Things Just Don’t Clique (feat. Gamiss)


Flashing back to some lessons learned the hard way.


For the longest, I felt lonely seeing every blogger with their own blogger clique. I didn’t make the cut in the last clique my younger blogger self has tried to fit into.

To this day, it still bothers me that I didn’t.

No matter how many times I was invited, I never felt like I could be myself. I found myself censoring myself often and being fearful of what they would think of me when I had bursts of being myself. Maybe it was the fact that I fangirled internally in their presence and that I was intimidated by their accomplishments and numbers.


I so badly wanted to be a part of their friendships and eventually I asked myself why. Is it because I wanted to feel accepted? Is it because I wanted their numbers too? I think it was a combination of everything. I wanted a group to support me (not that I don’t outside of the blogging realm) that just ‘gets’ the entire industry.

Now I’m never invited to anything concerning them. My comments are ignored and it’s apparent that I’m just not part of the group. It sucks, especially when I see others who have entered the group with little to no struggle.


I cringe every time I look back at those moments and how I wish I could redo them. Maybe I shouldn’t have said that or maybe I tried too hard.


Then I realized that to them, it seems I’m just here for the numbers and exposure. To them, I was the one that was fake. Ironically enough, I’ve complained about how many social climbers I run into on a regular basis. I also realized that if I had to mute myself when it came to the things I was excited about, they weren’t the ones I needed in my life to begin with.

Why should I be tossing and turning over something that wasn’t meant to happen? Things just don’t always click. A huge part of me is grateful that they didn’t accept me.

If they did, I don’t think I would’ve learned the hard way about independence and acceptance: accepting that things happen for a reason, that I have a hard time accepting things and how badly I seek to be accepted.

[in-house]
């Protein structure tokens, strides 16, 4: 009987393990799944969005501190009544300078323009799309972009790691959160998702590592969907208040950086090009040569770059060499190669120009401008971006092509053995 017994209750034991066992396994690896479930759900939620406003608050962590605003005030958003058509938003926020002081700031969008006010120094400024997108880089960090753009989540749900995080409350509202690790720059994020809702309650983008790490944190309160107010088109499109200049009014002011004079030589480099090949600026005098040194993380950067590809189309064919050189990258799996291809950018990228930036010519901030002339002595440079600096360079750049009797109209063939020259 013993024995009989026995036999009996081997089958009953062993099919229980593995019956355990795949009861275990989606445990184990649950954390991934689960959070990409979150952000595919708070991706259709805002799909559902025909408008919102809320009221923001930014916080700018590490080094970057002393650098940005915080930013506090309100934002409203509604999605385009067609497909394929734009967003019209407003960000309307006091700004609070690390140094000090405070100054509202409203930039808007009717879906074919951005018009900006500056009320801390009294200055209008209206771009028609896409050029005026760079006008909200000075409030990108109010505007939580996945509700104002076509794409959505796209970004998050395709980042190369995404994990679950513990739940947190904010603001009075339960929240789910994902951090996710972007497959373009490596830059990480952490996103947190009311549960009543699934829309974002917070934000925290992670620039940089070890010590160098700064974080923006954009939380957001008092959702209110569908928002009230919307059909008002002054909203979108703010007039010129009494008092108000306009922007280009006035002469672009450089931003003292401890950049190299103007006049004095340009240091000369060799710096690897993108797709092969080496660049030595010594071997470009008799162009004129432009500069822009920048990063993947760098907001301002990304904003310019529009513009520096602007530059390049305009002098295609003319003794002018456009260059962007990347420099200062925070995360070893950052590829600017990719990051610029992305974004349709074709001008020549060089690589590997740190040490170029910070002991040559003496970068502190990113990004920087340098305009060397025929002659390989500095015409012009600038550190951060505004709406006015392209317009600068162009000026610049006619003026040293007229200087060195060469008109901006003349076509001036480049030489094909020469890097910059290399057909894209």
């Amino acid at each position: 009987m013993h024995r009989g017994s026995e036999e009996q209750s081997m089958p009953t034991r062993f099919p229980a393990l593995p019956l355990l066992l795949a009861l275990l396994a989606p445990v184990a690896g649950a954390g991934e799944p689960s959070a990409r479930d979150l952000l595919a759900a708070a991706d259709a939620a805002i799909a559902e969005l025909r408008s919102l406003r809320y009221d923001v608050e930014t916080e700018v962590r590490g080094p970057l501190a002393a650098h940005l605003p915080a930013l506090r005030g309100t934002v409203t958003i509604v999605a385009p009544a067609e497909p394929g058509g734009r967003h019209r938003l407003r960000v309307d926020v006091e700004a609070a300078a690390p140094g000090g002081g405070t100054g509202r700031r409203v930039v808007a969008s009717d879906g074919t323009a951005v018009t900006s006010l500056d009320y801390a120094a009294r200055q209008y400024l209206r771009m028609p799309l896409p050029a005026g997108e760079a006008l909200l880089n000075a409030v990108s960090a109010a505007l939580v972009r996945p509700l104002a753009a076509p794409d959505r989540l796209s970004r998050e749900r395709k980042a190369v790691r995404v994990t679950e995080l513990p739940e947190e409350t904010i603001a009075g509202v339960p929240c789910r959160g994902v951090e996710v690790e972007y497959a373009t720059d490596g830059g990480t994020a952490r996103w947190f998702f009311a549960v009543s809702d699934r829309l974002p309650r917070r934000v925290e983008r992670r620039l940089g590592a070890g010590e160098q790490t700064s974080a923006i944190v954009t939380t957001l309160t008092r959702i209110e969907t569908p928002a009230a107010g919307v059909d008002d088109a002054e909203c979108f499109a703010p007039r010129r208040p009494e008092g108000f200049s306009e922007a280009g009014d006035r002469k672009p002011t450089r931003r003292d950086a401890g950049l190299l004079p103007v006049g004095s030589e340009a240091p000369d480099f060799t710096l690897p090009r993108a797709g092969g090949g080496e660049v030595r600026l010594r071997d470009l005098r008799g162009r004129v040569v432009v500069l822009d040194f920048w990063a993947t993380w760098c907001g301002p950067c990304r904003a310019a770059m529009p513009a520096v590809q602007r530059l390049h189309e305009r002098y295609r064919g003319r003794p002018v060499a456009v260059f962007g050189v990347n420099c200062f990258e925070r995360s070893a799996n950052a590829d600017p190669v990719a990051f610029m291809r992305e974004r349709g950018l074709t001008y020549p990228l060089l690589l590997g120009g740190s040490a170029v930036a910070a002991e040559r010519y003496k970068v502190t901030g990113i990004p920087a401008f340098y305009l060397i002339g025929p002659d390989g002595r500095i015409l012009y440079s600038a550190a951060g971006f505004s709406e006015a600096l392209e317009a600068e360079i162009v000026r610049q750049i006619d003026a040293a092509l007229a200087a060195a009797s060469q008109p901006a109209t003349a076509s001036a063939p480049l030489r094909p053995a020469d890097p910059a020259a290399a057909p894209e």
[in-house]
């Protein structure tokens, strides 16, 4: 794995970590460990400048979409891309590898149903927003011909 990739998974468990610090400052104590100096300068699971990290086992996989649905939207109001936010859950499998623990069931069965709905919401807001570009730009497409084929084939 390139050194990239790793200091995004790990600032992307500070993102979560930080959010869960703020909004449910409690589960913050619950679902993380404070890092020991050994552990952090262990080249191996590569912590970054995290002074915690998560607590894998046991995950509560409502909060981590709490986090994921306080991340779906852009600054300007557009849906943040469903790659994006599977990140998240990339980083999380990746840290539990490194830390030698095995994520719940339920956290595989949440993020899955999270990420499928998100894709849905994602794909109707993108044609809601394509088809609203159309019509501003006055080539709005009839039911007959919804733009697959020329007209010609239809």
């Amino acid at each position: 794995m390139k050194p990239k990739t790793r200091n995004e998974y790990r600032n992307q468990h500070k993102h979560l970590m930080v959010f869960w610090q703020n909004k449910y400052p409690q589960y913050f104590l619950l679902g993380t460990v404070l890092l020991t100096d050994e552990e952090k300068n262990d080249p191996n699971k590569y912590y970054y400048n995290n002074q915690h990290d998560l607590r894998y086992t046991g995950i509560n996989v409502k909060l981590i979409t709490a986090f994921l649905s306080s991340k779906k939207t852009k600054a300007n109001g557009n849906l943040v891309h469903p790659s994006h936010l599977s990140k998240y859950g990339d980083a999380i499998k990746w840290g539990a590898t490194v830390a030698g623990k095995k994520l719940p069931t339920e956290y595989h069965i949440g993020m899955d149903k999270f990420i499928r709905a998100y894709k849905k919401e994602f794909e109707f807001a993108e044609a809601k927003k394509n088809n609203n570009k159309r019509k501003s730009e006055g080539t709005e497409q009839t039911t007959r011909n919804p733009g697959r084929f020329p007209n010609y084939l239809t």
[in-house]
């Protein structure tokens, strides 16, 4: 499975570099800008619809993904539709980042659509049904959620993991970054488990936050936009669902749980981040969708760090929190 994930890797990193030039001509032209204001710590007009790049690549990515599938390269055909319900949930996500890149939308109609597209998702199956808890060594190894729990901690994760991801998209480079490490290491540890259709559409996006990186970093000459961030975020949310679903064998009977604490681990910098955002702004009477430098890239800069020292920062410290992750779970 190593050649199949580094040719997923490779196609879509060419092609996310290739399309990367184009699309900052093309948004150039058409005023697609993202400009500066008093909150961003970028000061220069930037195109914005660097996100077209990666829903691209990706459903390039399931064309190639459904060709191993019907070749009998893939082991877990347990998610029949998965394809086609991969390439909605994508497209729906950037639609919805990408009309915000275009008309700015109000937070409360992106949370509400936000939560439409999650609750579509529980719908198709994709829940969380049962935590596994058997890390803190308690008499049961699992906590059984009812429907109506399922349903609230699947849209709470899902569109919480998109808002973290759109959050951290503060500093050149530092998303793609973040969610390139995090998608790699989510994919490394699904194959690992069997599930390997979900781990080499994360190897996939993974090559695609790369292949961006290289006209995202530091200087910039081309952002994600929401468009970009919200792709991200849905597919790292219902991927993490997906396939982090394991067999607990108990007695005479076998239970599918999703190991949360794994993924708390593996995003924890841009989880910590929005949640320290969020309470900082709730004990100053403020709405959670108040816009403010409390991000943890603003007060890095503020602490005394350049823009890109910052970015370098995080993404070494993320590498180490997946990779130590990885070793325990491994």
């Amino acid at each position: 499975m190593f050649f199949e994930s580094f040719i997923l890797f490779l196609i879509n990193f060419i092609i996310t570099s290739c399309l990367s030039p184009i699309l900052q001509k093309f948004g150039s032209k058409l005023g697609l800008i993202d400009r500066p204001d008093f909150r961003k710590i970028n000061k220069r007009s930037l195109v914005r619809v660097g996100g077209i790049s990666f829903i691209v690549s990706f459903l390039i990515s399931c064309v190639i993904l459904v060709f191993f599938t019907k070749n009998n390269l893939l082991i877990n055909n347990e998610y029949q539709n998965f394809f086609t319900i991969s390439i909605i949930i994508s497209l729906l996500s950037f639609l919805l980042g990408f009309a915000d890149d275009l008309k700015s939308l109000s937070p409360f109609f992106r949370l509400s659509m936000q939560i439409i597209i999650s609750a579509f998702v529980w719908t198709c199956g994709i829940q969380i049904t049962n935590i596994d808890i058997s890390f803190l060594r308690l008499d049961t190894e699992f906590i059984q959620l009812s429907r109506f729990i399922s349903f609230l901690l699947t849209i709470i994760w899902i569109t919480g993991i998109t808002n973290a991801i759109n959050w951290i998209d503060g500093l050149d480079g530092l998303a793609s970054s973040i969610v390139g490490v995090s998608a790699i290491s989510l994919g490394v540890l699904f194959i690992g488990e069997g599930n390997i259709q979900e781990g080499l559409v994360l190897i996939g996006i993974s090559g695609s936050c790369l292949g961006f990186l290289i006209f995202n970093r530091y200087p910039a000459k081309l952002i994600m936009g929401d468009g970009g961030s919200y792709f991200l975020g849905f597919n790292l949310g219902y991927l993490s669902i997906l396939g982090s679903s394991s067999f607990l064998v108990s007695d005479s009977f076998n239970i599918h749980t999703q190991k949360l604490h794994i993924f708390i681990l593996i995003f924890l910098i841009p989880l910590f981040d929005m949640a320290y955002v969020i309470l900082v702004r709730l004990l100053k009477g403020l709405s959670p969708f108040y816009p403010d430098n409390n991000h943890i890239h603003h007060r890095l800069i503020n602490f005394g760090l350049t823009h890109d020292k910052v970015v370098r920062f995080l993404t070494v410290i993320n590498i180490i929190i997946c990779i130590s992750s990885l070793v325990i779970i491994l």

The blogger friends I have now are years older than me (some are reaching their 30s and some are already there). The older generation of bloggers seem to be the most down-to-earth, genuine and humble. They’re the ones who want me to grow with them and in an industry as selfish and dirty as this one, that’s rare to find.

It’s exhausting having to pick through the leeches but the real, truly dedicated friends will resurface when you least expect it.


Skirt via Gamiss / Top via

So in love with the mini skirt trend coming back for fall, especially this suede beauty. Not to mention those criss-cross details that give it the extra edge I look for in every piece.


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Photography by Justin Quebral


4 Comments Add yours

  1. Ruth says:

    Your honesty is so real. Your post is a topic many people can relate to including myself. I believe there are no coincidences, so the fact that things worked out the way it did just speaks volume on your path in life. Who needs fake friends anyway. Like drake says “no new friends”. On another note love your style. Keep up the great work. I just stumbled across you on Instagram. Where do you shoot? I love the grey walls.


    1. polydeux says:

      Wow, thanks so much for this. I love hearing that this struck a chord in you. It means a lot to me as that is my goal.

      I shoot at random buildings we see when we drive around! haha


  2. Sangyay Chen says:

    My favorite thing about coming to your blog is that I know there will be genuine written and thoughts. And since I think I shared a similar perspective I can relate to your thoughts written here. As a very new blogger I’ve definitely been observing different kinds of bloggers and interesting. 🙂


    1. polydeux says:

      Aww, thanks so much for reading and I’m so happy you can relate! I try to be honest as much as possible because this industry is everything but honest.


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